Ilhabela is a small archipelago we recently conquered in our travels a couple hundred kilometers from São Paulo, and roughly twice as far from Rio de Janeiro. But besides its convenient location we’d heard it was a gorgeous island with a few dozen pristine beaches, calming waves, and possibly murderous tennis ball-sized mosquitoes.

Getting there was easier than we had hoped; leaving from the main bus terminal here in town to São Sebastião (about a R$60) it takes about 4-hr, through some windy nausea-provoking mountains, but with a gorgeous view of the coast. From that mainland town we caught a 15 minute ferry ride across the 2 km bay to the island center – you literally get off downtown. Despite it being such a tourist destination, some time in the past the island managed to fend off hotel companies and instead chose pousadas as the main method of housing tourists; kind of like English inns. Not too sure about the hostel situation, we booked a room on Airbnb, which turned out to basically be a hostel anyway. Still…all that mattered to Marelise was that they had a complimentary breakfast which drastically impacts how her mornings start.

Well anyway, we got there in the early afternoon, grabbed some por kilo (self-service) lunch, and hopped on a small city bus a little north to our pousada straight down the main road Av. Alm. Tamandaré. We spent the rest of the daylight we had left walking down Itaquanduba beach, and then along the boardwalk downtown. Just an hour outside São Paulo it’s immediately noticeable how much fresher and fragrant the air is. Out on a tropical island its an ambrosia compared to the city, it instantly reminded me of Costa Rica where I lived for a few months when I was younger, where similarly the smell of the ocean follows you everywhere on the breeze. Our break from civilization finally felt tangible, shrugging off our stress and future workload we frittered the rest of our night ambling around, pulling our books out every so often to fill our heads with someone else’s colorful thoughts.


We woke the following morning rather early as the combination of sunlight and humidity made our room stuffy like the backseat of a minivan during a heatstroke, where your siblings are hogging the miniature AC vents (what tells you I’ve been in that situation before?). Surprisingly I wasn’t sucked dry but the vampiric insectoids, possibly they were hibernating until high tourist season or slathering myself in insect repellent until my lips were numb may have done the trick. After the customary dinky electric heated shower we stocked up on the complimentary breakfast and headed out. The hostel (Hostel Saco de Capela itself is cozy enough – it’s tucked between a little road and a pizzaria, with green foliage everywhere and even a pool table under a little gazebo roof. We were told that we would be sharing our room with a couple of other people (there were 6 beds in the room), but no-one ever showed up.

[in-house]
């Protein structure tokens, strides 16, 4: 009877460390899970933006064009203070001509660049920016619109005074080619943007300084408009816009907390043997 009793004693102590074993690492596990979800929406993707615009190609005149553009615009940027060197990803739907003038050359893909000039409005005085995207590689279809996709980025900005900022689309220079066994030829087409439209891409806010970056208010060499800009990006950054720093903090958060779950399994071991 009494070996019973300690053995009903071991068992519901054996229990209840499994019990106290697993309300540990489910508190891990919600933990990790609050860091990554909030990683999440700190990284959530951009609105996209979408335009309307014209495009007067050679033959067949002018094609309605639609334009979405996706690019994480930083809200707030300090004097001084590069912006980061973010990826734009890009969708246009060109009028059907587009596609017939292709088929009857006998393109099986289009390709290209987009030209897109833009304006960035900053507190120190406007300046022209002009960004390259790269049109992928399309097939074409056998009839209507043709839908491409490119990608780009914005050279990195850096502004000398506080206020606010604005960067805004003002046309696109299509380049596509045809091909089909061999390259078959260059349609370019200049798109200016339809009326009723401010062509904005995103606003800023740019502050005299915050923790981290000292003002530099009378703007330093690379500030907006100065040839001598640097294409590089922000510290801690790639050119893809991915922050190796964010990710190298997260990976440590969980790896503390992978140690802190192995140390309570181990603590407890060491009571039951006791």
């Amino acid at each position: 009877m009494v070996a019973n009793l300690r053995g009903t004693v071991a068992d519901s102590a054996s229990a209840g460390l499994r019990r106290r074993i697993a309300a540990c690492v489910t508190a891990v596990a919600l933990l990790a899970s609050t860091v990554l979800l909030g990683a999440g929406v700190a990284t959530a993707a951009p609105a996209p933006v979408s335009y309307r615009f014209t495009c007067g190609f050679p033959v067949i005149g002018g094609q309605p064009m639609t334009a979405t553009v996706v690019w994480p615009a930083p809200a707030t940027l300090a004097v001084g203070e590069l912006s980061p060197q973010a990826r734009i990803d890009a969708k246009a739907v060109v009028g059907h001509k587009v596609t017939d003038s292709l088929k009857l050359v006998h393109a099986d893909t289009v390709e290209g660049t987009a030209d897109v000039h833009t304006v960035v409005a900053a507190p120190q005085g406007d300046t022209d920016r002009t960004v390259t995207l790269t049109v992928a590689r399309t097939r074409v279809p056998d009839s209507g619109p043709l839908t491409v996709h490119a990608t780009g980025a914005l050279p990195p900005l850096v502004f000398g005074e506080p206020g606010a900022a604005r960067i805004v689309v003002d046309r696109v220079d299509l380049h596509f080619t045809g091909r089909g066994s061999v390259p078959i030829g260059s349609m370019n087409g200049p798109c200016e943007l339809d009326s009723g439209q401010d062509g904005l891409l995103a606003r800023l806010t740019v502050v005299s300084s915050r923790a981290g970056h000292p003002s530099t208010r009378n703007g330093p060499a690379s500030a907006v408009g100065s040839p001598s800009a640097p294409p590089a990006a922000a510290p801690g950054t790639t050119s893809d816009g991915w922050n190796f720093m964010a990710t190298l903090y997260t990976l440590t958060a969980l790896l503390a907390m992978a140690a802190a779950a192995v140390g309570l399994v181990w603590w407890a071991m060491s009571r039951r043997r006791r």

From downtown we had to quickly switch city buses to continue heading SW down the island, making our way to a beach the pousada owner recommended called Praia Julião. It’s an idylic secluded, little beach. Only about 15 other people, warm sandy waters, aquamarine hues in the distance and a nice vista of the opposite shore. It was the perfect stretch of beach to retreat to and we didn’t want to spend more time busing around, so we set up camp. Doing as tourists do we swam around, snacked, gave each other sunscreen lotion massages, took catnaps and read the daylight away until we were salty, happy, and exhausted.

Unfortunately we had to head back to the mainland by sunset, and then on to home, but at least we accomplished what we had set out to do, even if our escape was just two days long. If we get a chance to head back, there’s so much more to the island we didn’t have time for. Dozens of hiking trails up to mountain waterfalls, or free-diving and scuba spots around the 6 shipwrecks open to the the public. Apparently the best area of the island is the difficult to access east coat. You can either boat around or take a 4×4 across, to the isolated east side or praia Castelhanos which is supposedly one of the best beaches in Brazil, *sigh* pr’haps next time.

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